I myself am what?

Only cherubim, who’ve left
chasing tiger moths for kicks.

They rush across the blacktop,
heaven’s blue-green floor, bare feet stung
in the gravel and fescue
of the Reformed Church.

Hung on the wall comfortably
of our bright boy’s study I watch
cherubs’ noses pressed flat against dewy glass.
One places his hand against cold window
of car light, hums, “Holy, holy, holy!”
won’t turn.


Der Knochenlieder  (Three Investigations)

Someone had to talk to the bone. It was just there (as bones often are. You know how it is, O reader,) where a bone gives you a significant look. I sent K. across the street to chat it up. He crossed, checking both ways, and I think that’s where the trouble started. In the crossing, not the checking. It seemed like a reasonable enough bone, but then it started. K. asked the bone something about Boyer. The bone said something contentious under its breath, and then I heard K. say, “Well, then, fuck you, bone!”

The children threw bones at us. We had to leave.


in the Embarras River’s March-
cut sluice

Things were not bueno. All these dry bones around, for instance. These fucking bones in their summer dresses. All these fucking bones coated with a thousand breakfast stickiness. Then, Boyer tuned his banjo.

“How do you like your bones?” the priest asked.
“Very tedious,” Boyer said, strumming out the first measures of the No Flapjack Blues.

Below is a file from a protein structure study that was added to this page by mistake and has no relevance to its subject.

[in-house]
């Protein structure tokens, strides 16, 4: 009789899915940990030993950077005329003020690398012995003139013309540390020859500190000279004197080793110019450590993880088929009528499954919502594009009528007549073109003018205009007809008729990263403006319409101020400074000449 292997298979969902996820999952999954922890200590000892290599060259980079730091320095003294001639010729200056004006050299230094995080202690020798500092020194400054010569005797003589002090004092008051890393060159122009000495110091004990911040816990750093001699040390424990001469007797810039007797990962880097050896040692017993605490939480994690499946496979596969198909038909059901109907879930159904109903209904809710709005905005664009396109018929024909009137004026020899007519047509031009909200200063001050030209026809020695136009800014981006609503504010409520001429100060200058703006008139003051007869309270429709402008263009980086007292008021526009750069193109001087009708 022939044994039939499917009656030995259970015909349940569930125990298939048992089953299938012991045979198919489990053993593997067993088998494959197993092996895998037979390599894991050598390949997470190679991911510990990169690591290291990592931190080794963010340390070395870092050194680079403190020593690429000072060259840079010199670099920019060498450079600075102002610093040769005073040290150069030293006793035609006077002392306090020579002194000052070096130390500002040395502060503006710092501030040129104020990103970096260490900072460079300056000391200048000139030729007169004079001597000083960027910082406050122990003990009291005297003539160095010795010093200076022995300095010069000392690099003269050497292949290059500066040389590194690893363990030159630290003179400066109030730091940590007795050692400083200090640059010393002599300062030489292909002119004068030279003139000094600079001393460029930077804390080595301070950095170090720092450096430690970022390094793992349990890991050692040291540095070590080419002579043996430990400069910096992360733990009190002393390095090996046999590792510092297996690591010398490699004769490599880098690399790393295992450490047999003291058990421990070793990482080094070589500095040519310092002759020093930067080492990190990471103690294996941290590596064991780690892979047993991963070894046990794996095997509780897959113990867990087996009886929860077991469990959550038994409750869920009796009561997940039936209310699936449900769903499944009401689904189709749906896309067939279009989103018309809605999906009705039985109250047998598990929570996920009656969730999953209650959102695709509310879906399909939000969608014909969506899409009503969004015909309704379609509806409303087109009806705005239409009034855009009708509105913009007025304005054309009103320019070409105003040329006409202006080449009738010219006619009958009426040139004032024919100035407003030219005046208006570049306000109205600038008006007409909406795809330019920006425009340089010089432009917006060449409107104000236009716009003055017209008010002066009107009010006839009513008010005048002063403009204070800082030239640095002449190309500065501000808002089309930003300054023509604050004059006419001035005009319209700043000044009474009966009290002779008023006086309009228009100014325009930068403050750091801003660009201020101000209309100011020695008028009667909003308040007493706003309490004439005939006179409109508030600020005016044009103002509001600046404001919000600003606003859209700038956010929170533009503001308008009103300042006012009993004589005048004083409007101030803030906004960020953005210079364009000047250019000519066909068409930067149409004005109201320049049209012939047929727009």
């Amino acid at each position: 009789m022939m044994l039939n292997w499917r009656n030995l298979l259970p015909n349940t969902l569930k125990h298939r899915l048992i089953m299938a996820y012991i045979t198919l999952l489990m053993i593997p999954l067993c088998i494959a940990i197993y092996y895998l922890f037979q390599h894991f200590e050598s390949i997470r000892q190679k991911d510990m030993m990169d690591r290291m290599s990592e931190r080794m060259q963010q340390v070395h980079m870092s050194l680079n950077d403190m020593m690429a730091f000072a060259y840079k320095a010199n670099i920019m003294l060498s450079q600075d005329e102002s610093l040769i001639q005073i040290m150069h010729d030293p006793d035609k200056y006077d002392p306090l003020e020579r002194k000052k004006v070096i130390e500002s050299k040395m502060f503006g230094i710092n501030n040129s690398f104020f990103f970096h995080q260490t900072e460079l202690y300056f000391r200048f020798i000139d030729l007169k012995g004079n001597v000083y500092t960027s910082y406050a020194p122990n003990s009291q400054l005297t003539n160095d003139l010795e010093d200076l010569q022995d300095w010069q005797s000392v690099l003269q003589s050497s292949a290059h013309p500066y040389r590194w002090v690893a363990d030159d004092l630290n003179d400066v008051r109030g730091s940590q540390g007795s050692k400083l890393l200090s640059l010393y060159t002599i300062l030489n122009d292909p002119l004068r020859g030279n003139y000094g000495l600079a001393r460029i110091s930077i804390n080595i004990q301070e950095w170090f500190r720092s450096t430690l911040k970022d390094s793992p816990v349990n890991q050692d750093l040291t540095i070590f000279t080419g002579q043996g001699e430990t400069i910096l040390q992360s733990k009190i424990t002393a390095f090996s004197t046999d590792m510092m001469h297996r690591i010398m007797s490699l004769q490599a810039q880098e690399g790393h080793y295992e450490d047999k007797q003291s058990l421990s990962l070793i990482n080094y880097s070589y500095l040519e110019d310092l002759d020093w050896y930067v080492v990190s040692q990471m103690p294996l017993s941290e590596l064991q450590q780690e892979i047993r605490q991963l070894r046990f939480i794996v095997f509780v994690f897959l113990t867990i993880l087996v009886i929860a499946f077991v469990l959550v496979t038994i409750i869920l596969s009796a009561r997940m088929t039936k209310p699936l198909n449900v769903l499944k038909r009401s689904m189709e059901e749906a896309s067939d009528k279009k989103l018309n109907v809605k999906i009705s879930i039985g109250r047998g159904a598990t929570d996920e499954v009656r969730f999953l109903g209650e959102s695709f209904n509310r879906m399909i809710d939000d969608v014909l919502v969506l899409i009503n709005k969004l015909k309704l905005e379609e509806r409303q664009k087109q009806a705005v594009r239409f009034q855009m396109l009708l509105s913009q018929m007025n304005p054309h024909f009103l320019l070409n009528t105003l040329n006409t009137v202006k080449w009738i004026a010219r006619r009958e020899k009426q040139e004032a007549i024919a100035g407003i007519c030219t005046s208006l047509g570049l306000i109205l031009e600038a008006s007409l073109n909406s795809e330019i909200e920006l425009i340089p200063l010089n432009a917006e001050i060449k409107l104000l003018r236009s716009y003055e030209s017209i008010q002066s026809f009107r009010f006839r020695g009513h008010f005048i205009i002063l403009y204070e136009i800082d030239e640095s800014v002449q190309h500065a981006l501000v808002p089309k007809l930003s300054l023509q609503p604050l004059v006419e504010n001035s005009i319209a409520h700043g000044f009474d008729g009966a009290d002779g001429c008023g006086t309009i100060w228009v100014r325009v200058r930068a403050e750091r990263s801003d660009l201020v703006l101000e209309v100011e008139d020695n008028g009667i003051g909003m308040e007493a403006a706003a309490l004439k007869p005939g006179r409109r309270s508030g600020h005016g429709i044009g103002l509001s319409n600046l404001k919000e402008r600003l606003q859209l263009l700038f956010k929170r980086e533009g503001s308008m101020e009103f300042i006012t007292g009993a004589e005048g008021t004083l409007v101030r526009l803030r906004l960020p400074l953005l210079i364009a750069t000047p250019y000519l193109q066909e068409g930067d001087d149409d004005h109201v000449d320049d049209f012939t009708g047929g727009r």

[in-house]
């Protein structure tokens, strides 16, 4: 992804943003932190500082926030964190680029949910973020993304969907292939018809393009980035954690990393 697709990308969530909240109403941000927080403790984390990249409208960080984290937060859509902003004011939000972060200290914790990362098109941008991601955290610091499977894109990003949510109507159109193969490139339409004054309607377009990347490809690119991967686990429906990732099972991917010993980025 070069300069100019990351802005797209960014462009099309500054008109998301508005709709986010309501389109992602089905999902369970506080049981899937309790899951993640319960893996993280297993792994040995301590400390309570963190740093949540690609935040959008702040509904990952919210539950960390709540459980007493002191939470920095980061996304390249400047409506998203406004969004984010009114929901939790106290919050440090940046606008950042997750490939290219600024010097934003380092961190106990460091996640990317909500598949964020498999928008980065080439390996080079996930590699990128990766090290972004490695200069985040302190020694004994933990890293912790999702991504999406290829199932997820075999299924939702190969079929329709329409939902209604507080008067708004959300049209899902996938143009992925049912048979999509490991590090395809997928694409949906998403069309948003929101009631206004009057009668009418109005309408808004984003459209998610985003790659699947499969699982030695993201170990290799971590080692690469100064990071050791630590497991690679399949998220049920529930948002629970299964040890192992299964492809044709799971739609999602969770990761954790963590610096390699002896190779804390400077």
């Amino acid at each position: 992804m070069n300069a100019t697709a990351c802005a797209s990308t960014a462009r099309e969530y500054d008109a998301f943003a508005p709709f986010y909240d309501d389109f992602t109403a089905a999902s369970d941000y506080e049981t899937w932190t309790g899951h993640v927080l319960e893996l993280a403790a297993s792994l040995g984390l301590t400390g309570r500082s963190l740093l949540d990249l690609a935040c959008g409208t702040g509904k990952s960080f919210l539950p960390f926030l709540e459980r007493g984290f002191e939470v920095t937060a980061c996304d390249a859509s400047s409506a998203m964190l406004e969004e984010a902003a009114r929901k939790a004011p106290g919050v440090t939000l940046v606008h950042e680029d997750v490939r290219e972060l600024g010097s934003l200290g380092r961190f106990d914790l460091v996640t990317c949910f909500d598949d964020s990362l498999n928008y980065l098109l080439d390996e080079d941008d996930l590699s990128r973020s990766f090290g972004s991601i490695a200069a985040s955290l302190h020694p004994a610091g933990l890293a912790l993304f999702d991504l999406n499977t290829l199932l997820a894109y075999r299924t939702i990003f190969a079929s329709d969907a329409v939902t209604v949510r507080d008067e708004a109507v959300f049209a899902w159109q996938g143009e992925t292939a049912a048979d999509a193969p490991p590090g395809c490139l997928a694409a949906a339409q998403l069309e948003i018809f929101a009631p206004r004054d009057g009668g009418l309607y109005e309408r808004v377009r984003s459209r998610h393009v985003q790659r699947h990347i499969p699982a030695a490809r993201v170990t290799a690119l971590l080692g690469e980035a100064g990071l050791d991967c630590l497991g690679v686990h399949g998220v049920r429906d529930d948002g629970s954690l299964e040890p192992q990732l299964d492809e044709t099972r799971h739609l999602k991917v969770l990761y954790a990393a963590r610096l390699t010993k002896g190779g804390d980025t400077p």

He played over the bones’ clamor.
“You can roll those bones from now ‘til sunset,” the priest said, “but I don’t think it’ll

But these are hypereducated bones. They hide in the clouds, configure themselves in ways I never imagined.


(tune your dobro, O reader; keep time)
metacarpals and
humerus become
children’s playthings;
box of bones skull
rolled down the hall
after sister

We followed Boyer as far as the Church of the Gated Savior. The priests, though, were waiting for us.

“I know you,” I said. “What are you doing here?”
“Waiting for you,” they said.

K. and I boneshopped the confessional, but the saints dissembled themselves, threw their bones at us.

“We’d like to raise you, bone,” K. said.
“Yeah,” the bone answered. “Everybody wants to be my fucken daddy.”

Boyer placed the right side of his face in the holy water. His cheekbone came up, dripping. So much cold water.


in the
black New
sunset  all
bones become